Vel Phillips (copy)

Vel Phillips was the first African American woman to graduate from the UW-Madison School of Law in 1951. She became a leader in the civil rights movement and was Wisconsin’s first African American secretary of state.

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Last June, after the “Forward” and Col. Hans Christian Heg statues on the Capitol grounds were felled during demonstrations following the murder of George Floyd, The Capital Times argued: “The statues have been recovered and should be restored to their places of honor. They speak to historic ideals of justice that need to be remembered and maintained. They should be joined by new statues that recognize those who brought those ideals into the 20th century, such as former state Rep. Lloyd Barbee, a courageous champion of civil rights in the 1960s and 1970s, and former Secretary of State Vel Phillips, a pioneering African American political leader.”

The proposal for a statue honoring Phillips, who died in 2018 at age 94, took off. Michael Johnson, CEO of the Boys and Girls Clubs of Dane County, began advocating for the idea. Legislators embraced it. Even the conservative Wisconsin State Journal got on board. Last week, the state Capitol and Executive Residence Board subcommittee voted unanimously to recommend the placement of a statue of Phillips on the Capitol grounds.

The subcommittee’s recommendation also proposes to waive a prohibition on the addition of new statues without removing existing ones. And it suggests Radcliffe Bailey, a New York-based artist who designed a Milwaukee monument to NAACP founder W.E.B. DuBois, be commissioned to develop the Phillips statue.

While there are a few more steps to be taken, all indications are that Wisconsin will honor the first Black Wisconsinite to be elected to statewide office.

In 1951 Vel Phillips was the first Black woman to graduate from the UW Law School. Five years later, in 1956, the 32-year-old Phillips was the first woman and the first Black Milwaukeean to be elected to that city’s common council.

The Milwaukee municipal election of 1956, the last in which the city elected a Socialist mayor — Frank Zeidler — drew national attention. It instantaneously made Phillips a pivotal figure in the civil rights movement, which was playing out not just in the “Jim Crow” South but in the segregated cities of the North. Noting that “it took 110 years for them to get a woman or a black person” on the City Council, Phillips described her election as a “double whammy” for racial and gender equity.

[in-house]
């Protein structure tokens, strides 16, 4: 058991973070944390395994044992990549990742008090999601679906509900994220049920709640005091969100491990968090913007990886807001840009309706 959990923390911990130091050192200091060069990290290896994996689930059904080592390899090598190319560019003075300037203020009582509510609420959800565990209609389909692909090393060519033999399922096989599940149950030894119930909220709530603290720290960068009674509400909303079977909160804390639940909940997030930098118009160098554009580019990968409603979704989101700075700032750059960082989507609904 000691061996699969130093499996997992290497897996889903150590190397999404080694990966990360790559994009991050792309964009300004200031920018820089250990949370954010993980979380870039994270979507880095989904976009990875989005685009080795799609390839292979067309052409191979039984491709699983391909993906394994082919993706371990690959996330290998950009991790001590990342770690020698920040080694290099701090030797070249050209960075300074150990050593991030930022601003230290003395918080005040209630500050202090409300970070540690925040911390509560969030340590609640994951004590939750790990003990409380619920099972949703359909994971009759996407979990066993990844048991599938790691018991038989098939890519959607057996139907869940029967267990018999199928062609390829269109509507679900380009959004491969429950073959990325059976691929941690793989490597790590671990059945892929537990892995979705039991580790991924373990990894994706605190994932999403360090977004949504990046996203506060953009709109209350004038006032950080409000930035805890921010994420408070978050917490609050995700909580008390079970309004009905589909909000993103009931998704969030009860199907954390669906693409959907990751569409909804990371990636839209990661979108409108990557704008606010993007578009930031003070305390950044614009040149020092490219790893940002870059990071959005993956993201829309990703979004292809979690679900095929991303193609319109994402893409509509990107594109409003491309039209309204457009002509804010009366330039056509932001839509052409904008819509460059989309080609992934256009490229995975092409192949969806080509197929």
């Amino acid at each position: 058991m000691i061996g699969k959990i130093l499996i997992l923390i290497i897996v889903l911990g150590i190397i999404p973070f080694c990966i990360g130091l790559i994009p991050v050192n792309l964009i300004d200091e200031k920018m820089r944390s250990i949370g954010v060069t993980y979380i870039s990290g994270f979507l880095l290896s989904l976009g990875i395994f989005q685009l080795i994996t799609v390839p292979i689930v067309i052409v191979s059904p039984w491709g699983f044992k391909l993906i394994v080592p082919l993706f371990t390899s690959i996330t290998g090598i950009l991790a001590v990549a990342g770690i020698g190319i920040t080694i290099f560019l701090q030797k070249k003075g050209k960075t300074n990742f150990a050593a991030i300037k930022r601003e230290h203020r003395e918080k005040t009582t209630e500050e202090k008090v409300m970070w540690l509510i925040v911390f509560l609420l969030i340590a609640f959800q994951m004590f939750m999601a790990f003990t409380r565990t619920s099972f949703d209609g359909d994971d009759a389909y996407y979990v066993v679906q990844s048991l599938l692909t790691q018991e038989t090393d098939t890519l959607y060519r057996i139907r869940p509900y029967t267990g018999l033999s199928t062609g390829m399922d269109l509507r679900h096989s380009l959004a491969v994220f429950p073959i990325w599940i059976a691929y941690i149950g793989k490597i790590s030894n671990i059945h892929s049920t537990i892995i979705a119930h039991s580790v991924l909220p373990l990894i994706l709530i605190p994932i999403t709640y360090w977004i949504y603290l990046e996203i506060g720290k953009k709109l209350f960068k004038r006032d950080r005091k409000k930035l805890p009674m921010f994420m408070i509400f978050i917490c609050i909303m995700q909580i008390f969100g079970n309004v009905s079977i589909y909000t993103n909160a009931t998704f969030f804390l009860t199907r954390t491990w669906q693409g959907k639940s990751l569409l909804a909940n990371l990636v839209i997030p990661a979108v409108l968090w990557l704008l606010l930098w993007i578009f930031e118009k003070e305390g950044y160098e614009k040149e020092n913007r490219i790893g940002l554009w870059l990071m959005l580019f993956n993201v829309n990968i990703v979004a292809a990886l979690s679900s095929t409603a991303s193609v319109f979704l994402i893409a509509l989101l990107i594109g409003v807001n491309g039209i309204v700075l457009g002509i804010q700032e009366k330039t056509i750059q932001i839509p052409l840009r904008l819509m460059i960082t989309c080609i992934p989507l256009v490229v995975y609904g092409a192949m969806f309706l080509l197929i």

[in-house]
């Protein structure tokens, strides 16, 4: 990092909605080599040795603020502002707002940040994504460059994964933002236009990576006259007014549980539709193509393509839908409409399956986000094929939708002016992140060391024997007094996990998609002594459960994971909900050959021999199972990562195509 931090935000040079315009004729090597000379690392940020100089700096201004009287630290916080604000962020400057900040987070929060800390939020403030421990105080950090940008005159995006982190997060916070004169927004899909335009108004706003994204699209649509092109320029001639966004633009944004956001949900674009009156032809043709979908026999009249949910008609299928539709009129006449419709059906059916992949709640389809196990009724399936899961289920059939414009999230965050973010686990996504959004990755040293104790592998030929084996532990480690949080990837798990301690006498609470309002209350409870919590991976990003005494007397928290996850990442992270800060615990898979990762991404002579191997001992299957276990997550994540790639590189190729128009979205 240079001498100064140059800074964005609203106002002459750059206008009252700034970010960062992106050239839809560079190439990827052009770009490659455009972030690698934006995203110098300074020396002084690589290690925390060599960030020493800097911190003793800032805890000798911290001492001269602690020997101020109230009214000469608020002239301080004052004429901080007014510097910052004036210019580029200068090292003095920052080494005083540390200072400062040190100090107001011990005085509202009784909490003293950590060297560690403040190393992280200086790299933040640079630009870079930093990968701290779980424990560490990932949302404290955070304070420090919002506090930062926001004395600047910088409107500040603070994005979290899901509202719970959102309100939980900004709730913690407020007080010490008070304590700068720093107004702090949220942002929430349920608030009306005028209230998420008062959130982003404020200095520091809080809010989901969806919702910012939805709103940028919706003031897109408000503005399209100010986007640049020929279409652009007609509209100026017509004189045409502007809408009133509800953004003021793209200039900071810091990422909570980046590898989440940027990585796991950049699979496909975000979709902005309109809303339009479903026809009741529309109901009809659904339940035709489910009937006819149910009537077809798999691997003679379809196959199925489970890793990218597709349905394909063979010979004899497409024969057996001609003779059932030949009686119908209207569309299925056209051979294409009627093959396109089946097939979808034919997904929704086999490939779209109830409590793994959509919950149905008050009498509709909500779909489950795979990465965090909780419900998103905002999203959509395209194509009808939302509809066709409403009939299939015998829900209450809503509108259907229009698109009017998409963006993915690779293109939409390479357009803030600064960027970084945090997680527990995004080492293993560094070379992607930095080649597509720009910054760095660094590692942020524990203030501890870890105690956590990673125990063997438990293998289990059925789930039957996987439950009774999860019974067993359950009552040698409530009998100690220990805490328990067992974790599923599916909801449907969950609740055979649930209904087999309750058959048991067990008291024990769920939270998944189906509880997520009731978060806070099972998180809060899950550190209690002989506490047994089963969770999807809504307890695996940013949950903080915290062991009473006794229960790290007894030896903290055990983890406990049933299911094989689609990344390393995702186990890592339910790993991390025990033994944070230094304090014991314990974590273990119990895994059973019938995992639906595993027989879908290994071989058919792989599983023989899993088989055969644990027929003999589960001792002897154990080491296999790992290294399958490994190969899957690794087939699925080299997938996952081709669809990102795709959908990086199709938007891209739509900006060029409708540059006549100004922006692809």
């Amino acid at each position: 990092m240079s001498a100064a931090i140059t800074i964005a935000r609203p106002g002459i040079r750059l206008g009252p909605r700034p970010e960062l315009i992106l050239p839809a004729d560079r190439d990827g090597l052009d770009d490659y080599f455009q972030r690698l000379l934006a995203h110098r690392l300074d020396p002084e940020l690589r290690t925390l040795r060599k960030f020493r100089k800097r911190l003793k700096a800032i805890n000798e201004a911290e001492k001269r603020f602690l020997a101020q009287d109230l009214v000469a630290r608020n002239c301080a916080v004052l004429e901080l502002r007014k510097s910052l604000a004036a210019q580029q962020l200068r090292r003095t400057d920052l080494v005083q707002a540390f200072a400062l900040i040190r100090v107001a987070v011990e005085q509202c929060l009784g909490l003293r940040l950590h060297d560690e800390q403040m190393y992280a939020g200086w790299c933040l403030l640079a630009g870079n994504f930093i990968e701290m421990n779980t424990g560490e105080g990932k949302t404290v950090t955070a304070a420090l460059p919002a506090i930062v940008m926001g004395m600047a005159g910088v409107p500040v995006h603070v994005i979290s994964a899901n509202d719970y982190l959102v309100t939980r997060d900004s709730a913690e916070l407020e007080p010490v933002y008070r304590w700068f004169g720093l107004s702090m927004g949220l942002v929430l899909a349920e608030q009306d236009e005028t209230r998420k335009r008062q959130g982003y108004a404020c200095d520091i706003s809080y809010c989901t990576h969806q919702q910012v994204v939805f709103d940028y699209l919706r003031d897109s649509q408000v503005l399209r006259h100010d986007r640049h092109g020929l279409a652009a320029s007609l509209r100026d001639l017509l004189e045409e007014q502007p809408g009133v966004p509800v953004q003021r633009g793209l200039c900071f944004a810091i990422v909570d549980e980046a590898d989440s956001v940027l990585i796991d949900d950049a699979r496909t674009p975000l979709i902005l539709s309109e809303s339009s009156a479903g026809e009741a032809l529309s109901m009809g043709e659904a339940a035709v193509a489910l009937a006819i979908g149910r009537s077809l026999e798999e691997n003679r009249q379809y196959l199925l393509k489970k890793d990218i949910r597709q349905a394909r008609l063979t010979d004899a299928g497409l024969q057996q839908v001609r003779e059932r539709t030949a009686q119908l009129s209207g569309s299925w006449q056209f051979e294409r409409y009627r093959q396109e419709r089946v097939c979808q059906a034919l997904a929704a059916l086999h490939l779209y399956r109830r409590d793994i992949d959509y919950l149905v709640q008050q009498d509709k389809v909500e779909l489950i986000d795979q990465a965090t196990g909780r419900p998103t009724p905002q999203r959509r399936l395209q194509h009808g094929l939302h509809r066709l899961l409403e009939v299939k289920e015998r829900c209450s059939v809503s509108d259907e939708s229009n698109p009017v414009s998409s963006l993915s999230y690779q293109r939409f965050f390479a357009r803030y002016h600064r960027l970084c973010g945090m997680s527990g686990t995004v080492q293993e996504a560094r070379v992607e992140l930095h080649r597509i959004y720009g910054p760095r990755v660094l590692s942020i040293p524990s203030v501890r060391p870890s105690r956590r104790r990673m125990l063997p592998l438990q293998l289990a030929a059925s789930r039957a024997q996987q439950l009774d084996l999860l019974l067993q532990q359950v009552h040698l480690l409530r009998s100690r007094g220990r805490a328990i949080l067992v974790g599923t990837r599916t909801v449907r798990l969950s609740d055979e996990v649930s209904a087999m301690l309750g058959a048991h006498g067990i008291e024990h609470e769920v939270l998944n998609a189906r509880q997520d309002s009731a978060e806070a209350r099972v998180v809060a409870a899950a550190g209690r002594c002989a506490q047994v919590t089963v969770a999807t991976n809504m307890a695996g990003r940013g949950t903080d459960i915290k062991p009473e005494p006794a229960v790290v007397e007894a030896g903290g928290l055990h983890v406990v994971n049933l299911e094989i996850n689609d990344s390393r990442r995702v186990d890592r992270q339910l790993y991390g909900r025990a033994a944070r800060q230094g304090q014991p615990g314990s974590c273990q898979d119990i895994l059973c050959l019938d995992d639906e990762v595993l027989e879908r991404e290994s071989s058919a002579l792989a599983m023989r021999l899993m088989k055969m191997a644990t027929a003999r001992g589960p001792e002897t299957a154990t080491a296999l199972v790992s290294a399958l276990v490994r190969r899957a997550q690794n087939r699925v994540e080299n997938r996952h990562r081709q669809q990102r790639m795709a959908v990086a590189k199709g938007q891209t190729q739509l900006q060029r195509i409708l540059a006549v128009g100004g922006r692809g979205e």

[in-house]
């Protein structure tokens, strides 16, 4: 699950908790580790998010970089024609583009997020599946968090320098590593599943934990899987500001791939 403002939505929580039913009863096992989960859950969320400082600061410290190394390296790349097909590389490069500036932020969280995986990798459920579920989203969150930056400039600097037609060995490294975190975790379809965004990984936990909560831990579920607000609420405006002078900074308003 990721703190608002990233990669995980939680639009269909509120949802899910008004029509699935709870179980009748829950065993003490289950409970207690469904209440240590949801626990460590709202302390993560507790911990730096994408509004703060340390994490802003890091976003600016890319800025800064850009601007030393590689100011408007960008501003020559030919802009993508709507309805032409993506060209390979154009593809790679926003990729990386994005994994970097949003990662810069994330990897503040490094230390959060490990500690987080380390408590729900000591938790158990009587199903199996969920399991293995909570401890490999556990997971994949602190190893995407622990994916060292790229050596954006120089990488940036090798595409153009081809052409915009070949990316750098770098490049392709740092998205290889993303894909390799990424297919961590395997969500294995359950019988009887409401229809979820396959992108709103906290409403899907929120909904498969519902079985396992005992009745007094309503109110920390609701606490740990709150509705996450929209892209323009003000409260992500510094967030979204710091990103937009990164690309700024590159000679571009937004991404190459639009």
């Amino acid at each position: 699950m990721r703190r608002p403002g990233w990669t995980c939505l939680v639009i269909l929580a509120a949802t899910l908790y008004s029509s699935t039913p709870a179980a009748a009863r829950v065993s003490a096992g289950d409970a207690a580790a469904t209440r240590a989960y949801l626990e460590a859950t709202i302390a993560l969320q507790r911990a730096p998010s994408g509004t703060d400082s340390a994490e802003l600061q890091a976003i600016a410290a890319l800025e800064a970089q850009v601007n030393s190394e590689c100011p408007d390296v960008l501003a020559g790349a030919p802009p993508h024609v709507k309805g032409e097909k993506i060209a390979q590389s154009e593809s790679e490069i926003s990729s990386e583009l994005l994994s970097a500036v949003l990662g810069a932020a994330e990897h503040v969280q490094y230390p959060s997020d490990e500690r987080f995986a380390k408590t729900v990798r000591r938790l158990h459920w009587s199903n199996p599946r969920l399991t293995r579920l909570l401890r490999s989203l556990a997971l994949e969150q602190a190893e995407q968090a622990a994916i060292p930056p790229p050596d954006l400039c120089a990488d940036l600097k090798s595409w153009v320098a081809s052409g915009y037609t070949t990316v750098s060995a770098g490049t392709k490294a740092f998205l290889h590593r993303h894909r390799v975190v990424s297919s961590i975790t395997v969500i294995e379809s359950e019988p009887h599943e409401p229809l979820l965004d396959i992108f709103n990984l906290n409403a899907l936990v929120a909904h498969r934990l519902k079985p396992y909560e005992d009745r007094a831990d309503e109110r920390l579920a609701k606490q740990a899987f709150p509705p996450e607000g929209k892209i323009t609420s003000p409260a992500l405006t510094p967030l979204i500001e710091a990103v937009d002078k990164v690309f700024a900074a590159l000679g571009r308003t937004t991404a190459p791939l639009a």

Suddenly, as a friend of Thurgood Marshall, an associate of the Rev. Martin Luther King Jr., and an essential ally of John Kennedy, Phillips found herself in the vortex of local, state and national history.

As a city official, she joined marches for open housing and fair employment, and she was arrested when the police cracked down on the nonviolent demonstrations. Phillips — who was hoisted onto the shoulders of civil rights activists who marched during Milwaukee’s “long hot summer” of 1967 — could probably have avoided the arrests. But she wanted to make a point about standing in solidarity with the people she represented, and about the need to make real the constitutional promise that all Americans have a right to assemble and to petition for the redress of grievances.

A few years later, as the first woman jurist in Milwaukee County and the first African-American judge in Wisconsin, she could make this point from the bench.

That was in the early 1970s. By the end of the decade, she had, with her 1978 election as Wisconsin secretary of state, added to the long list of “firsts” associated with her name.

It is often noted that Phillips was the second woman (after former state Treasurer Dena Smith) and the first Black person elected to statewide office. But it is of greater note nationally that, on the Rutgers University Center for American Women and Politics list of Black women who have been elected to statewide executive posts, the first name is that of “Velvalea ‘Vel’ Phillips (D-WI).”

When Phillips was elected secretary of state in November 1978 as a Democrat, Republican Lee Sherman Dreyfus was elected governor on a ticket with Russ Olsen for lieutenant governor. Under the Wisconsin Constitution, the secretary of state followed the lieutenant governor in the gubernatorial line of succession.

Dreyfus was a moderate Republican, Olsen was a conservative Republican, and Phillips was a very liberal Democrat. There was not a lot of communication between the offices during Phillips' single contentious term, and no one mentioned to the secretary of state in March 1979 that Dreyfus and Olsen were both planning to attend a Republican Party function in Indiana. But once the two Republican officials had left, Phillips was informed that she was the acting governor of Wisconsin.

"I think they should have notified me, especially since they both knew in advance that they were going," Phillips announced. But she wasn’t complaining. In fact, she delighted in her sudden, if fleeting, authority. "It's kind of fun,” she told reporters, noting that she had considered extending the term of the Commission on the Status of Women, which Dreyfus had said he might let expire. “I thought to myself that I should do something,” she explained, “(but) anything I did, he (Dreyfus) could undo it when he got back."

Only as the weekend of her acting governorship was winding down was Phillips informed that she had made a rather striking bit of history. “She said it had not occurred to her that she had logged another first by becoming the state's first Black female acting governor,” reported the Associated Press.

In fact, she had, without fanfare, briefly served as one of the first Black women chief executives of any state in the nation.

Add that to the long list of reasons why Wisconsin can and will honor Vel Phillips.

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